For my midnight repast, scant hours ago, I “auditioned” some new (to me) “cuisine”; i.e., upon emptying one can of Campbells’ Condensed Tomato Soup, approximately one and one half soup cans’ worth of H20 and tossing in 57 grams (2 ounces) of elbow pasta into the shallow top half of a double boiler (which also does double duty as my serving bowl / trough). After 40 minutes of simmering and frequent stirring (to prevent pasta sticking) this concoction wound up pleasantly thickened.

At that juncture everything was dining room table bound; where I pigged out and found this dish to be delish. The next batch I cook up, I plan on seasoning with garlic, basil and black pepper.

Now, just to prove this post has not been a total waste of your time; namely, that this blogger is worth his salt, let’s stir in a heapin’ helpin’ of sodium “fun” facts.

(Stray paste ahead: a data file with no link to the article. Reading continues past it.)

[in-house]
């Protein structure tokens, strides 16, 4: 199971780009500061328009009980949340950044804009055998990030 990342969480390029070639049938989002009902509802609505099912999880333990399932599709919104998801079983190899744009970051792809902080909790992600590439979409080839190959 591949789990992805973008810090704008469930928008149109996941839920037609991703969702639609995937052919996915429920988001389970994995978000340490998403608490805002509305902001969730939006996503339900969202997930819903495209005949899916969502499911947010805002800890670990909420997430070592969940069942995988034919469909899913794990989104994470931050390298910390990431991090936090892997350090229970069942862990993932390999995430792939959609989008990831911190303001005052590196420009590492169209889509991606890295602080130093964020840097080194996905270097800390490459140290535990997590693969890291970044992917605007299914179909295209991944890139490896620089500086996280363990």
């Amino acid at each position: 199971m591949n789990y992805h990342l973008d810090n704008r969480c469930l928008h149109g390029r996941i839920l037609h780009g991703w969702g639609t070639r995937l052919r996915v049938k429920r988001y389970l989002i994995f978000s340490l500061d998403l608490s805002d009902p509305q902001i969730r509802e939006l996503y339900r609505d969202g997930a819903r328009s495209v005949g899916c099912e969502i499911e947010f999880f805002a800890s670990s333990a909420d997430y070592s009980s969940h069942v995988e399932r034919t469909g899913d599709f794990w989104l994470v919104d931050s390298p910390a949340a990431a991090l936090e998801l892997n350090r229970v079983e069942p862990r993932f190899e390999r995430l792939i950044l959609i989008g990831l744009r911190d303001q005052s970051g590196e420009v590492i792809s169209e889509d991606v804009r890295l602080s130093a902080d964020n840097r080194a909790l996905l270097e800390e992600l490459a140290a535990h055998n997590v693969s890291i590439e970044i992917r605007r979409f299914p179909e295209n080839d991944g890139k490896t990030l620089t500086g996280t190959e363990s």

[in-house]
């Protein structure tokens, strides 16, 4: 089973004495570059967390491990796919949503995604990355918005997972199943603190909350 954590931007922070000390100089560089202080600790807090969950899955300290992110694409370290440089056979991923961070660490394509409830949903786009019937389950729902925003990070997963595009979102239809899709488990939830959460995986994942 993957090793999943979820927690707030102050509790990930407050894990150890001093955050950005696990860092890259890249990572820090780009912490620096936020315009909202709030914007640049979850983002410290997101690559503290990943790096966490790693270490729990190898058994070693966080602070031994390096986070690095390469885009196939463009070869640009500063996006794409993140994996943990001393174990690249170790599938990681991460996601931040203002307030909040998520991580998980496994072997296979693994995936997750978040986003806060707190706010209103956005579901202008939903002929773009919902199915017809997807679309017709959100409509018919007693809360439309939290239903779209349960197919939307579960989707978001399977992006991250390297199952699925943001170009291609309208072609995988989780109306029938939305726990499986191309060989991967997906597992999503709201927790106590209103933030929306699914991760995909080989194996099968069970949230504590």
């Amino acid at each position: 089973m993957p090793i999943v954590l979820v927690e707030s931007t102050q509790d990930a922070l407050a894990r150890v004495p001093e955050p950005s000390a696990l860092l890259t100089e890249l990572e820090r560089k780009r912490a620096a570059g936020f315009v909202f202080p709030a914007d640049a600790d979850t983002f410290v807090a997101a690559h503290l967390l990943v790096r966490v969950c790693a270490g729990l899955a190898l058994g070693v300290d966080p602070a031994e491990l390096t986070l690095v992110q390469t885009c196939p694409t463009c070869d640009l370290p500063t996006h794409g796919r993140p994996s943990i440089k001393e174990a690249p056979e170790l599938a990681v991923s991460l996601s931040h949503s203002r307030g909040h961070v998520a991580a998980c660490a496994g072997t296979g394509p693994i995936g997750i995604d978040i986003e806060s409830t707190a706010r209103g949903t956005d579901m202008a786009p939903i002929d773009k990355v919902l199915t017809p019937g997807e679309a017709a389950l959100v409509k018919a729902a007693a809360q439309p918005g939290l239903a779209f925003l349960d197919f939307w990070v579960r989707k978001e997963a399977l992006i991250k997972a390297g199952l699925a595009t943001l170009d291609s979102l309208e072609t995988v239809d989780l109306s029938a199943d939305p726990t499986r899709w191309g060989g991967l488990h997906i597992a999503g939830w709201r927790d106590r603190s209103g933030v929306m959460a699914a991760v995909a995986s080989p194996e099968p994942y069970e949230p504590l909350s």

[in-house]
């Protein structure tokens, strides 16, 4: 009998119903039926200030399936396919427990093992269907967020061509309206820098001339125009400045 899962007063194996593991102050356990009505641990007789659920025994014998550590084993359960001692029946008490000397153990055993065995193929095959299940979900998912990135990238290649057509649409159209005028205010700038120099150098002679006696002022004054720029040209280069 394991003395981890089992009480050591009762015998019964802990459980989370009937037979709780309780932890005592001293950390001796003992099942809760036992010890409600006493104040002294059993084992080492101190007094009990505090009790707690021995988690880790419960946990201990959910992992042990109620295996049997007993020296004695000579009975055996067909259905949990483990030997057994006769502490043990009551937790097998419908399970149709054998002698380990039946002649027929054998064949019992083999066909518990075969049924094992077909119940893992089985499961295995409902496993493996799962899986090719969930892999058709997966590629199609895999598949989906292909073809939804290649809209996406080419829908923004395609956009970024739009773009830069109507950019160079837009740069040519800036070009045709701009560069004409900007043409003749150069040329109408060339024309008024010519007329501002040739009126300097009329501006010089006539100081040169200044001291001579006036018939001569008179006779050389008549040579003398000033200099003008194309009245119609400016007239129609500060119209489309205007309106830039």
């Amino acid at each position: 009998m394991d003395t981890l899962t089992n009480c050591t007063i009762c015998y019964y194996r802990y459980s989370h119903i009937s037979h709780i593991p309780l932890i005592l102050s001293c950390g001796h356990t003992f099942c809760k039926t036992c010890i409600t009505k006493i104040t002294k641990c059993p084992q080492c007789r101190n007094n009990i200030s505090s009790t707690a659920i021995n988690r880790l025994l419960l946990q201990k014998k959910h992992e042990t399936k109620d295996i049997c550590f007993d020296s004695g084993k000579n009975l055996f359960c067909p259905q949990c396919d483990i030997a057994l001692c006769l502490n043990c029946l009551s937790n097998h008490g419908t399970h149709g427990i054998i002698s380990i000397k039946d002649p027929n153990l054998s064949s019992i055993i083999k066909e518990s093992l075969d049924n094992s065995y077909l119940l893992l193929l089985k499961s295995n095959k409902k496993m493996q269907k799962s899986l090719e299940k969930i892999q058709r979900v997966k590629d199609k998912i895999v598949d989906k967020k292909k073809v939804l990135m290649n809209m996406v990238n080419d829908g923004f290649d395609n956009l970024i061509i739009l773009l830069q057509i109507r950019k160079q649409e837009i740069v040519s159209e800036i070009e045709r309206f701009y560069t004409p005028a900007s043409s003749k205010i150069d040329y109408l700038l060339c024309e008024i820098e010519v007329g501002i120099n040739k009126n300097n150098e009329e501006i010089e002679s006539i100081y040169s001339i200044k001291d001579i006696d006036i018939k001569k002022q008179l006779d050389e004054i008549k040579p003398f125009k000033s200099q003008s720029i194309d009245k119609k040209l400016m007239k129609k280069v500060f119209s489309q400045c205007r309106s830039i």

Check out this soup starter. We mustn’t buy into this (or any other) soup can’s label, which attempts to huckster the contents as heart healthy; certainly not with 410 mg of sodium per serving and 2 and one half servings per can. And, admittedly, I did consume the entire can’s worth; that’s 1025mg; nearly one half of the acceptable level! YIKES! Compare / contrast the above data to the RDA enhanced advisory below:

“[Salt-wise] most Americans eat too much of it —and they may not even know it. Americans eat on average about 3,400 mg of sodium per day. However, the Dietary Guidelines for Americans recommends limiting sodium intake to less than 2,300 mg per day—that’s equal to about 1 teaspoon of salt!” Apr 2, 2020

Google Search Results May 7, 2021

And, it’s fair to say that salt addicted citizens are not uniquely American, too.

Anyway, seeing how my supper involved the only over-salted product I consumed during the past 24 hours, I’ll likely survive unscathed.

So, beyond my presentation of heart smart data, what does any of this prove?